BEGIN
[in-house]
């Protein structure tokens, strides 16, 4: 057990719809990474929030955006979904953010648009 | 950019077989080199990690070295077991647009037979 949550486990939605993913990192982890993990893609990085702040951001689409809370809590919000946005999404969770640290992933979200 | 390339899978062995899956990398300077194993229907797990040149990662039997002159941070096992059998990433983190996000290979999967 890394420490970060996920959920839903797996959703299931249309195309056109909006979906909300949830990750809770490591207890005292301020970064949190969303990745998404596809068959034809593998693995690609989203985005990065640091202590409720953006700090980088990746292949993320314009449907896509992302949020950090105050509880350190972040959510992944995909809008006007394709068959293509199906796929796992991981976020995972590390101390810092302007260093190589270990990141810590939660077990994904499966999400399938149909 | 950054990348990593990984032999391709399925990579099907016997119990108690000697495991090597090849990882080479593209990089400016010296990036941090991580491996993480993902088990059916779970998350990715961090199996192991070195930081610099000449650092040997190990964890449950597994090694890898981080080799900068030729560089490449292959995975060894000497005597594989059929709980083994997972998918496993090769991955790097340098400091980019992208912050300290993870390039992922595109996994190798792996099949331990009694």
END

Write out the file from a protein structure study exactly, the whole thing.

[in-house]
């Protein structure tokens, strides 16, 4: 057990719809990474929030955006979904953010648009 | 950019077989080199990690070295077991647009037979 949550486990939605993913990192982890993990893609990085702040951001689409809370809590919000946005999404969770640290992933979200 | 390339899978062995899956990398300077194993229907797990040149990662039997002159941070096992059998990433983190996000290979999967 890394420490970060996920959920839903797996959703299931249309195309056109909006979906909300949830990750809770490591207890005292301020970064949190969303990745998404596809068959034809593998693995690609989203985005990065640091202590409720953006700090980088990746292949993320314009449907896509992302949020950090105050509880350190972040959510992944995909809008006007394709068959293509199906796929796992991981976020995972590390101390810092302007260093190589270990990141810590939660077990994904499966999400399938149909 | 950054990348990593990984032999391709399925990579099907016997119990108690000697495991090597090849990882080479593209990089400016010296990036941090991580491996993480993902088990059916779970998350990715961090199996192991070195930081610099000449650092040997190990964890449950597994090694890898981080080799900068030729560089490449292959995975060894000497005597594989059929709980083994997972998918496993090769991955790097340098400091980019992208912050300290993870390039992922595109996994190798792996099949331990009694």